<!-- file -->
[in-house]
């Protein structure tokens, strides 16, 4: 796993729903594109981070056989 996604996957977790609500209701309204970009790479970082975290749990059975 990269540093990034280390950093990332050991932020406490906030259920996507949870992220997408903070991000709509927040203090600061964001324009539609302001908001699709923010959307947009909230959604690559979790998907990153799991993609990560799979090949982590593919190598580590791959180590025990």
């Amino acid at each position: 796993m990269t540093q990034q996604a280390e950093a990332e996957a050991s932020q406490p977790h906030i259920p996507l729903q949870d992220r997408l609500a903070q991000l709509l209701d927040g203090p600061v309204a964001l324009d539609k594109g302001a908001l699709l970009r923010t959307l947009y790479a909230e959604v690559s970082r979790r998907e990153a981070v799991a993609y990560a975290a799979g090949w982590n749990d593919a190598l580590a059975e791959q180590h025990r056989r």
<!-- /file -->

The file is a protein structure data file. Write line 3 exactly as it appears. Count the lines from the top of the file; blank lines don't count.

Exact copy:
């Amino acid at each position: 796993m990269t540093q990034q996604a280390e950093a990332e996957a050991s932020q406490p977790h906030i259920p996507l729903q949870d992220r997408l609500a903070q991000l709509l209701d927040g203090p600061v309204a964001l324009d539609k594109g302001a908001l699709l970009r923010t959307l947009y790479a909230e959604v690559s970082r979790r998907e990153a981070v799991a993609y990560a975290a799979g090949w982590n749990d593919a190598l580590a059975e791959q180590h025990r056989r």